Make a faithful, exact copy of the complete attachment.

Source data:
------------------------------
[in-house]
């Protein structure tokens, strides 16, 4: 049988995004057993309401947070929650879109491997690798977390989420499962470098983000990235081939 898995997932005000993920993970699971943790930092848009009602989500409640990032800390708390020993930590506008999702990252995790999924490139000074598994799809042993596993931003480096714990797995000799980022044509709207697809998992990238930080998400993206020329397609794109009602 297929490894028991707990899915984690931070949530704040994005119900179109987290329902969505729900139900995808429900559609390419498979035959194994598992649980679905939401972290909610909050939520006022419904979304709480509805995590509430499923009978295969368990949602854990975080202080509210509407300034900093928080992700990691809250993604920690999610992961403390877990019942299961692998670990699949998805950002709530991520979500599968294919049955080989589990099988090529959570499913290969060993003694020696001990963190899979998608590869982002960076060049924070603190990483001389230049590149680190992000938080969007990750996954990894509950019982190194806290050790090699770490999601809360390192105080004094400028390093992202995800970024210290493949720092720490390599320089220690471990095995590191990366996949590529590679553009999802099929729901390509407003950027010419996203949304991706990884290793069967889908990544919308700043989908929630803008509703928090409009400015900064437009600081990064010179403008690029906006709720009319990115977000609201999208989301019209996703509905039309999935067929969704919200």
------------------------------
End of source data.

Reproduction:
[in-house]
């Protein structure tokens, strides 16, 4: 049988995004057993309401947070929650879109491997690798977390989420499962470098983000990235081939 898995997932005000993920993970699971943790930092848009009602989500409640990032800390708390020993930590506008999702990252995790999924490139000074598994799809042993596993931003480096714990797995000799980022044509709207697809998992990238930080998400993206020329397609794109009602 297929490894028991707990899915984690931070949530704040994005119900179109987290329902969505729900139900995808429900559609390419498979035959194994598992649980679905939401972290909610909050939520006022419904979304709480509805995590509430499923009978295969368990949602854990975080202080509210509407300034900093928080992700990691809250993604920690999610992961403390877990019942299961692998670990699949998805950002709530991520979500599968294919049955080989589990099988090529959570499913290969060993003694020696001990963190899979998608590869982002960076060049924070603190990483001389230049590149680190992000938080969007990750996954990894509950019982190194806290050790090699770490999601809360390192105080004094400028390093992202995800970024210290493949720092720490390599320089220690471990095995590191990366996949590529590679553009999802099929729901390509407003950027010419996203949304991706990884290793069967889908990544919308700043989908929630803008509703928090409009400015900064437009600081990064010179403008690029906006709720009319990115977000609201999208989301019209996703509905039309999935067929969704919200």